Seven Thunders

Referring to a film as a war movie probably brings to mind images of large set piece combat scenes, of pitched battles raging across the screen with intensity. Seven Thunders (1957) is a war movie and although it does feature an impressively destructive climactic set piece it is really a story (in truth a series of interlocking and interwoven tales) which is played out against, and given added urgency due to, the backdrop of war and occupation. It combines elements of a thriller, drama, and romance and ultimately ties together all the apparently disparate strands. As such, like all genre pictures, it is able to draw in and blend that which one might more readily associate with a different genre. That said, it perhaps tries to cast its net too far and too wide.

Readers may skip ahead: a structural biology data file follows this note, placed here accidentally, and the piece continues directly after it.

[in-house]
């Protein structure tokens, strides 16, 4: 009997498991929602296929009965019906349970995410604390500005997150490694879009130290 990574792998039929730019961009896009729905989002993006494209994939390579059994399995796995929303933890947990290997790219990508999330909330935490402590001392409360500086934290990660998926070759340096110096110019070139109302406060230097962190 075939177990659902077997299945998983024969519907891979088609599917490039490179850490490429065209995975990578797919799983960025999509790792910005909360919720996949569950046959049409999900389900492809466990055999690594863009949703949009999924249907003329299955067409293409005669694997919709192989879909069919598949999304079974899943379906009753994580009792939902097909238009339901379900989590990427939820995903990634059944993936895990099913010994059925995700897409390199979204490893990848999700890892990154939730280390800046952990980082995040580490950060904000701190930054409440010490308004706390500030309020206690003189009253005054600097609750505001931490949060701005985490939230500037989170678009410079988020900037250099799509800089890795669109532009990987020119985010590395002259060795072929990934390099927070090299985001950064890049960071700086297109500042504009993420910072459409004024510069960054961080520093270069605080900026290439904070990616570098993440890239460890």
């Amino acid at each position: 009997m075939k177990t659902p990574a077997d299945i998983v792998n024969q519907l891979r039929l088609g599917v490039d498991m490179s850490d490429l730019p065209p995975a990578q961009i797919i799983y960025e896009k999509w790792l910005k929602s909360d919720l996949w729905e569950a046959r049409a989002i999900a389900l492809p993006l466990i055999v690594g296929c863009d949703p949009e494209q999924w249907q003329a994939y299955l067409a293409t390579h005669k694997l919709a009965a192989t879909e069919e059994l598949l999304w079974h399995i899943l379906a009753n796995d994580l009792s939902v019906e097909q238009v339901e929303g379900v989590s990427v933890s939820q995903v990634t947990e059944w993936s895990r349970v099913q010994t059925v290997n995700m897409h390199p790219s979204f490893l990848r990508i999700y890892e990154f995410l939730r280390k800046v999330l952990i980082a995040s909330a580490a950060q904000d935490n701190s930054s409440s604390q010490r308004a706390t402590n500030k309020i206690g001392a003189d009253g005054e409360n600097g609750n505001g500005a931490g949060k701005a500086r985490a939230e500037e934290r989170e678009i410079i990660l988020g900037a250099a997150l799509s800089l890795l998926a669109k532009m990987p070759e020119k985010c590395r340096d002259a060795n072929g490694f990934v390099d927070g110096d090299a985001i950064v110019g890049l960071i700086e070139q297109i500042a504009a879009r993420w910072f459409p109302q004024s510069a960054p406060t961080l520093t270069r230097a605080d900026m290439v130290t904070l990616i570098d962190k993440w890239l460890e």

And speaking of casting nets, the opening scene by the dockside in the port of Marseille during the Nazi occupation sees a fishing vessel deposit its latest catch. Along with the bounty yielded by the Mediterranean is a pair of escaped Allied prisoners of war on the latest leg of their journey, having escaped from prison camps in Italy. Dave (Stephen Boyd) and Jim (Tony Wright) are taken to a safe house, somewhere to lie low till they can be shunted further along the line. The principal narrative thread is the experience of these two men, with particular focus on Dave and the street smart  young French girl (Anna Gaylor) he finds himself reluctantly falling in love with. Running parallel to this is the matter of Doctor Martout (James Robertson Justice), on the surface a man who is dedicated to aiding the flight of large numbers of refugees and otherwise doomed individuals, but in reality a cold and utterly ruthless serial murderer. Eventually, these two plot strands converge as the relentless Nazi pressure contrives to force the increasingly restless Jim to seek an alternative means of exiting a neighborhood that is soon to be razed to the ground. As these plotlines creep toward their dramatic confluence, other characters and tales spin out of and around them, adding more layers of both tragedy and comedy. There is the impoverished  intermediary (Eugene Deckers) who unwittingly sends victims to the psychopathic Martout and then finds his own life touched by an unspeakable loss. There is the young Wehrmacht soldier whose lack of lack of judgement, self-confidence and self-control brings about that loss. There is then the Englishwoman (Kathleen Harrison) who provides some much needed comic relief, not least when it is discovered that breaking through her wardrobe leads not to a magical land such as C S Lewis might have imagined but instead to a bordello. So, there is no shortage of incident as events build toward an exciting and satisfying conclusion.